Native recombinant human endoplasmic reticulum chaperones from yeast cells.


Endoplasmic reticulum (ER) chaperones are multifunctional proteins involved in a variety of biological processes such as protein folding and quality control in the ER, unfolded protein response, MHC class I antigen processing, as well as other important functions these proteins play outside of the ER. The role of ER chaperones in various human diseases seems to be especially important. In recent years there are growing amount of data demonstrating involvement of particular ER chaperones in many pathological processes. These recent findings suggest possible application of ER chaperones in therapeutic trials and development of new pharmaceuticals. There is also a wide field for other applications using chaperones in fundamental and applied studies. The recombinant protein expression technologies should be considered for efficient and safe production of these proteins.



We offer three main human ER chaperone proteins GRP78/BiP and GRP58/ERp57 that are produced in the yeast cells.

Our recombinant proteins are superior for use in various pharmaceutical applications for several reasons:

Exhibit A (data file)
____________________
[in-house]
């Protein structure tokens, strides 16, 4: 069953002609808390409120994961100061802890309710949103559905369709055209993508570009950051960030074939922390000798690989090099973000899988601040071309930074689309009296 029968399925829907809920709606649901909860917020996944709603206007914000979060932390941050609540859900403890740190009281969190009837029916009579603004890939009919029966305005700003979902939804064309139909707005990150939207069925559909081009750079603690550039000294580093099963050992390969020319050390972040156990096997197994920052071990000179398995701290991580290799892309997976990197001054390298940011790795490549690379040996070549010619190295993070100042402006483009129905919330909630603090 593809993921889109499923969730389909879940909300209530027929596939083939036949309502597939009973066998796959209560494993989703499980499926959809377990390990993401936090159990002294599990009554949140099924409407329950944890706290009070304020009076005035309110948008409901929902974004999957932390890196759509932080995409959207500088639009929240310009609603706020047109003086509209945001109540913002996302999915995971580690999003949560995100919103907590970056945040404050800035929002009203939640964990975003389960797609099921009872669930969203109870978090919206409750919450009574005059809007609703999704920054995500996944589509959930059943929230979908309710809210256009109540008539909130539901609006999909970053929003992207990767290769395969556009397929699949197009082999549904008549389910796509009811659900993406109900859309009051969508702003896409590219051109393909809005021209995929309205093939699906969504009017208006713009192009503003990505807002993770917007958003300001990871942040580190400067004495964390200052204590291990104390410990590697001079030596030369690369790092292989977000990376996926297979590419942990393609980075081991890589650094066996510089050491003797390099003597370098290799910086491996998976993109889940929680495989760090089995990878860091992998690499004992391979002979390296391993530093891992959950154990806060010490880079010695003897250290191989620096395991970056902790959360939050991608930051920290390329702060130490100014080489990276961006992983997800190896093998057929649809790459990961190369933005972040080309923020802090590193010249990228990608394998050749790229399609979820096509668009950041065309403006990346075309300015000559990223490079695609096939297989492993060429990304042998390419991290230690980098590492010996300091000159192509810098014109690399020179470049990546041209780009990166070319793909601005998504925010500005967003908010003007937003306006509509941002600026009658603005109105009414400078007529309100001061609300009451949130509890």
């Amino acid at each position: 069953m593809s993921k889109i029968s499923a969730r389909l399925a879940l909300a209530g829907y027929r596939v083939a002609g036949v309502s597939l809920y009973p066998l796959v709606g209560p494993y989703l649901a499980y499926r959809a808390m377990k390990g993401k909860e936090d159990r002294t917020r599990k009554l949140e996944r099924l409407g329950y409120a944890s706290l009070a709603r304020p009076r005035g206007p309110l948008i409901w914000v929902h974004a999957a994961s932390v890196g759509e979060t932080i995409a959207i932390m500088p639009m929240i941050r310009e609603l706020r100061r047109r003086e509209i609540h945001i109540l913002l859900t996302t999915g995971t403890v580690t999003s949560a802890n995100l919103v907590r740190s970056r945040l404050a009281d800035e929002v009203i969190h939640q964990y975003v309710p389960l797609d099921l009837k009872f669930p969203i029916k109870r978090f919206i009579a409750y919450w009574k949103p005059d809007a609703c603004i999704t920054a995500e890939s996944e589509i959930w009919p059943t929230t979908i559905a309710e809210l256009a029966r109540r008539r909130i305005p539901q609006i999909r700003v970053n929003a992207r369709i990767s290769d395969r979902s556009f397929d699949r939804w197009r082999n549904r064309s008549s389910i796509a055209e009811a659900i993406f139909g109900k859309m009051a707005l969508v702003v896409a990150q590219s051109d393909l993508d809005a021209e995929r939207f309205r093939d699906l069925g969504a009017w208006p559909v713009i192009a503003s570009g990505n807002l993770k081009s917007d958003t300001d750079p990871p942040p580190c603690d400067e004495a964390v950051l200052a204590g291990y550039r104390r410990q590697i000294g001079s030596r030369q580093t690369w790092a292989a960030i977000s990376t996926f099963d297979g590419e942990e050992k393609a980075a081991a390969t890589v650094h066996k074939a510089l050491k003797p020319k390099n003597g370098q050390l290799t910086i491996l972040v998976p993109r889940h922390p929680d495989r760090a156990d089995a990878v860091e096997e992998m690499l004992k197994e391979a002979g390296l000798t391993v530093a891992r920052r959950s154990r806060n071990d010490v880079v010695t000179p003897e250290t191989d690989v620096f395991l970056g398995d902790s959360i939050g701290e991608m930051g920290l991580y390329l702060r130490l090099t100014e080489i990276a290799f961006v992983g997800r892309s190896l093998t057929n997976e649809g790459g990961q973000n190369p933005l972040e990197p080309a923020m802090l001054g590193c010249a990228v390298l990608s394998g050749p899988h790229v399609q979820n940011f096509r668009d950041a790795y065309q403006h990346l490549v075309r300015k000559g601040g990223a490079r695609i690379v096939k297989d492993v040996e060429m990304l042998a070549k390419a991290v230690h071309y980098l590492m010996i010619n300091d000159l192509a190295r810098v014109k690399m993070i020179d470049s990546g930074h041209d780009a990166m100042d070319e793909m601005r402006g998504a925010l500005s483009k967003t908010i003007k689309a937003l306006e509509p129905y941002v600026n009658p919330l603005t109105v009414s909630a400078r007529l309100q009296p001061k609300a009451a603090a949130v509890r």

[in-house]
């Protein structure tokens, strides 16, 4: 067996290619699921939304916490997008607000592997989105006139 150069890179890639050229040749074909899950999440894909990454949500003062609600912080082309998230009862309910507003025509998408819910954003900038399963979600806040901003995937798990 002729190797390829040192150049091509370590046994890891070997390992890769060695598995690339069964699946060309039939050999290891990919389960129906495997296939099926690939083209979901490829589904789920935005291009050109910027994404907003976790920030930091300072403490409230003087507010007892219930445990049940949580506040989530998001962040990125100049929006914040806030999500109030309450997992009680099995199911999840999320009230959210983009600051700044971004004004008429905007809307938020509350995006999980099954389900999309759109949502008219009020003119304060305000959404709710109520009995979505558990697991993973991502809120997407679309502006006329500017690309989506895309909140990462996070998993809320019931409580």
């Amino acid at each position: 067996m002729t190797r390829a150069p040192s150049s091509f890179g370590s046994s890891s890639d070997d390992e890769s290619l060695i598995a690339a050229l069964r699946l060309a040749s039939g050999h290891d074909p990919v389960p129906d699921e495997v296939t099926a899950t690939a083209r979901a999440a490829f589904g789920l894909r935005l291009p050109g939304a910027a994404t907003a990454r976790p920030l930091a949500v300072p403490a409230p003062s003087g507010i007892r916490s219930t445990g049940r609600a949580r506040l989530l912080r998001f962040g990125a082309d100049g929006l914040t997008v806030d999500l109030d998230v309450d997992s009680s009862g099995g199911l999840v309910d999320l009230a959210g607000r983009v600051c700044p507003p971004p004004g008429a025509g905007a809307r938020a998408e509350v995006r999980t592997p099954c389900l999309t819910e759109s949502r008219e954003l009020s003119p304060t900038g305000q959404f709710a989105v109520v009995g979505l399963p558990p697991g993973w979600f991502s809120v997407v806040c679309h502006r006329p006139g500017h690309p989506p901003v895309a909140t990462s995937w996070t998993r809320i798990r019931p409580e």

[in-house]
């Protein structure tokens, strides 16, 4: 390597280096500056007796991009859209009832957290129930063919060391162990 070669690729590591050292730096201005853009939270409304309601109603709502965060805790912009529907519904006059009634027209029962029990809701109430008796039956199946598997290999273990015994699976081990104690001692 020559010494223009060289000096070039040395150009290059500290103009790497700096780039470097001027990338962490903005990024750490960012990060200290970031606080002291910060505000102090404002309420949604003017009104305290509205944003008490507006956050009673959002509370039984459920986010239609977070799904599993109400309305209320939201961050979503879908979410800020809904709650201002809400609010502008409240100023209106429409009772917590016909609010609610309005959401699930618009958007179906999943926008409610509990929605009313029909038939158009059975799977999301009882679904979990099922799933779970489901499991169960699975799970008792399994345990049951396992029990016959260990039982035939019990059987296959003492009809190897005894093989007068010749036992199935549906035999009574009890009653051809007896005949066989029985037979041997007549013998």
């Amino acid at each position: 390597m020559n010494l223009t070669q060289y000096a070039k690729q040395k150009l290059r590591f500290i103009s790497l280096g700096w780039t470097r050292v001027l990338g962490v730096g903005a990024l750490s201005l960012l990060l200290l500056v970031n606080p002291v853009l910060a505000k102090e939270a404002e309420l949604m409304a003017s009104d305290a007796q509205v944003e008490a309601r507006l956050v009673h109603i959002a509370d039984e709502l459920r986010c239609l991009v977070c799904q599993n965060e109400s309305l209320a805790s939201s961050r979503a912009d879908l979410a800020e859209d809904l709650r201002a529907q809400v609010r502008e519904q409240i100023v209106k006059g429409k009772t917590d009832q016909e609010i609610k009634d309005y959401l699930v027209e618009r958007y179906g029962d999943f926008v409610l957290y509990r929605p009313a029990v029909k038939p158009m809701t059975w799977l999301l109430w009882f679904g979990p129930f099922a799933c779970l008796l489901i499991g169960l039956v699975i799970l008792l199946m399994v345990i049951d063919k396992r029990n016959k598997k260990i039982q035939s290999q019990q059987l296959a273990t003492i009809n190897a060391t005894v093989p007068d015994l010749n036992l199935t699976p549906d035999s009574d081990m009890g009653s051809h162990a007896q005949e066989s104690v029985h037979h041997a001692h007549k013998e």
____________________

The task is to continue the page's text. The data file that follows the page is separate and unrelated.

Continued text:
1. Tag-free. No tags are used for purification of these recombinant proteins.
  2. Correctly processed in yeast cell and the final protein product is composed from exactly the same amino acid sequence as in human cells.
  3. Non-native modifications are not present in these recombinant products.
  4. Oligomeric state of these recombinant proteins corresponds to that of native human chaperone proteins isolated from human tissues.
  5. Fully active. An example of ATPase activity of GRP78/BiP from yeast in comparison to E. coli-expressed human BiP is given below.

. ATPase activity of yeast-secreted human BiP. The amount of released phosphate by 1 μg of either bacterial or yeast-derived human BiP was determined after incubation at 25°C for 75 min. with a non-radioactive procedure. Values are the mean of three separate experiments with an error bar representing SD.
(Note: detailed description of experimental procedure can be found in Čiplys et al., Microb Cell Fact. 2014 Feb 11;13:22.)

6. Stable.

These advantages makes those multifunctional recombinant products promising candidates for various applications.